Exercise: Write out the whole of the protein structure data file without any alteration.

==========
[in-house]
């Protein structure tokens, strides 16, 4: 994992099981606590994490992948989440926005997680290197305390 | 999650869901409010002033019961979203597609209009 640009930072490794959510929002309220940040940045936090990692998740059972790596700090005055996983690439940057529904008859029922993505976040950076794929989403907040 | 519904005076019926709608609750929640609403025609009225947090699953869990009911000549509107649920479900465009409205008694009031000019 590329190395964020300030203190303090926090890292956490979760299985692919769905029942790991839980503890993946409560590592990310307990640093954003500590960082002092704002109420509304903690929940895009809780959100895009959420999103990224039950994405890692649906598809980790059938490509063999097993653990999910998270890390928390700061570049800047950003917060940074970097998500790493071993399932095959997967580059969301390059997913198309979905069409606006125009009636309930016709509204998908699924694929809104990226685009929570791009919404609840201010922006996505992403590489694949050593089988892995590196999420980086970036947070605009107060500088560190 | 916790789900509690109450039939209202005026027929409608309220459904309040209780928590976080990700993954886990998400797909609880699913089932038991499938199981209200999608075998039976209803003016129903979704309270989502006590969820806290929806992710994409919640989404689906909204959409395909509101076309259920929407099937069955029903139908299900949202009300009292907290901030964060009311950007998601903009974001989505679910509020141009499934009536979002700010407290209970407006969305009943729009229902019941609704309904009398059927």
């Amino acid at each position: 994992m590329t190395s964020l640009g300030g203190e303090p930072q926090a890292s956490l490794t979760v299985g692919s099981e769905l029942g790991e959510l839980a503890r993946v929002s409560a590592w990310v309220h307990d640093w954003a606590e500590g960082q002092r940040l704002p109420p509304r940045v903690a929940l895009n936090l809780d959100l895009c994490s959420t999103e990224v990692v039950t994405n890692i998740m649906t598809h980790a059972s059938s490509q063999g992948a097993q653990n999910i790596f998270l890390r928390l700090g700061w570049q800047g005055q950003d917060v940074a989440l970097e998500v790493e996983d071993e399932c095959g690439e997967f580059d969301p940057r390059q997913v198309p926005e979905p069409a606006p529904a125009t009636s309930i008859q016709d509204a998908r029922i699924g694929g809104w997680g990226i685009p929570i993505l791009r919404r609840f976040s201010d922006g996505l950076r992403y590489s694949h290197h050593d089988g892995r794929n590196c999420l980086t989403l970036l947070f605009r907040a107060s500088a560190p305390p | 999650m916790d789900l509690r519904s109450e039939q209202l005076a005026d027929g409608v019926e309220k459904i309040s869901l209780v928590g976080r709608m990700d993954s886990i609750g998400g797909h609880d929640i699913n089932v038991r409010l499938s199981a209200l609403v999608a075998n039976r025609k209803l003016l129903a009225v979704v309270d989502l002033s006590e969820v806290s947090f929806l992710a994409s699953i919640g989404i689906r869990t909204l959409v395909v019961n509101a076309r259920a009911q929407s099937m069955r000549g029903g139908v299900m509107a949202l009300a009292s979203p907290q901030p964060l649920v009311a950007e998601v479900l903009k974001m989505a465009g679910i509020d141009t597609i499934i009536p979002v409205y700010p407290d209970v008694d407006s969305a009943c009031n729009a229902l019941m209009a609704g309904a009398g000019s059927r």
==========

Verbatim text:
[in-house]
């Protein structure tokens, strides 16, 4: 994992099981606590994490992948989440926005997680290197305390 | 999650869901409010002033019961979203597609209009 640009930072490794959510929002309220940040940045936090990692998740059972790596700090005055996983690439940057529904008859029922993505976040950076794929989403907040 | 519904005076019926709608609750929640609403025609009225947090699953869990009911000549509107649920479900465009409205008694009031000019 590329190395964020300030203190303090926090890292956490979760299985692919769905029942790991839980503890993946409560590592990310307990640093954003500590960082002092704002109420509304903690929940895009809780959100895009959420999103990224039950994405890692649906598809980790059938490509063999097993653990999910998270890390928390700061570049800047950003917060940074970097998500790493071993399932095959997967580059969301390059997913198309979905069409606006125009009636309930016709509204998908699924694929809104990226685009929570791009919404609840201010922006996505992403590489694949050593089988892995590196999420980086970036947070605009107060500088560190 | 916790789900509690109450039939209202005026027929409608309220459904309040209780928590976080990700993954886990998400797909609880699913089932038991499938199981209200999608075998039976209803003016129903979704309270989502006590969820806290929806992710994409919640989404689906909204959409395909509101076309259920929407099937069955029903139908299900949202009300009292907290901030964060009311950007998601903009974001989505679910509020141009499934009536979002700010407290209970407006969305009943729009229902019941609704309904009398059927």
């Amino acid at each position: 994992m590329t190395s964020l640009g300030g203190e303090p930072q926090a890292s956490l490794t979760v299985g692919s099981e769905l029942g790991e959510l839980a503890r993946v929002s409560a590592w990310v309220h307990d640093w954003a606590e500590g960082q002092r940040l704002p109420p509304r940045v903690a929940l895009n936090l809780d959100l895009c994490s959420t999103e990224v990692v039950t994405n890692i998740m649906t598809h980790a059972s059938s490509q063999g992948a097993q653990n999910i790596f998270l890390r928390l700090g700061w570049q800047g005055q950003d917060v940074a989440l970097e998500v790493e996983d071993e399932c095959g690439e997967f580059d969301p940057r390059q997913v198309p926005e979905p069409a606006p529904a125009t009636s309930i008859q016709d509204a998908r029922i699924g694929g809104w997680g990226i685009p929570i993505l791009r919404r609840f976040s201010d922006g996505l950076r992403y590489s694949h290197h050593d089988g892995r794929n590196c999420l980086t989403l970036l947070f605009r907040a107060s500088a560190p305390p | 999650m916790d789900l509690r519904s109450e039939q209202l005076a005026d027929g409608v019926e309220k459904i309040s869901l209780v928590g976080r709608m990700d993954s886990i609750g998400g797909h609880d929640i699913n089932v038991r409010l499938s199981a209200l609403v999608a075998n039976r025609k209803l003016l129903a009225v979704v309270d989502l002033s006590e969820v806290s947090f929806l992710a994409s699953i919640g989404i689906r869990t909204l959409v395909v019961n509101a076309r259920a009911q929407s099937m069955r000549g029903g139908v299900m509107a949202l009300a009292s979203p907290q901030p964060l649920v009311a950007e998601v479900l903009k974001m989505a465009g679910i509020d141009t597609i499934i009536p979002v409205y700010p407290d209970v008694d407006s969305a009943c009031n729009a229902l019941m209009a609704g309904a009398g000019s059927r």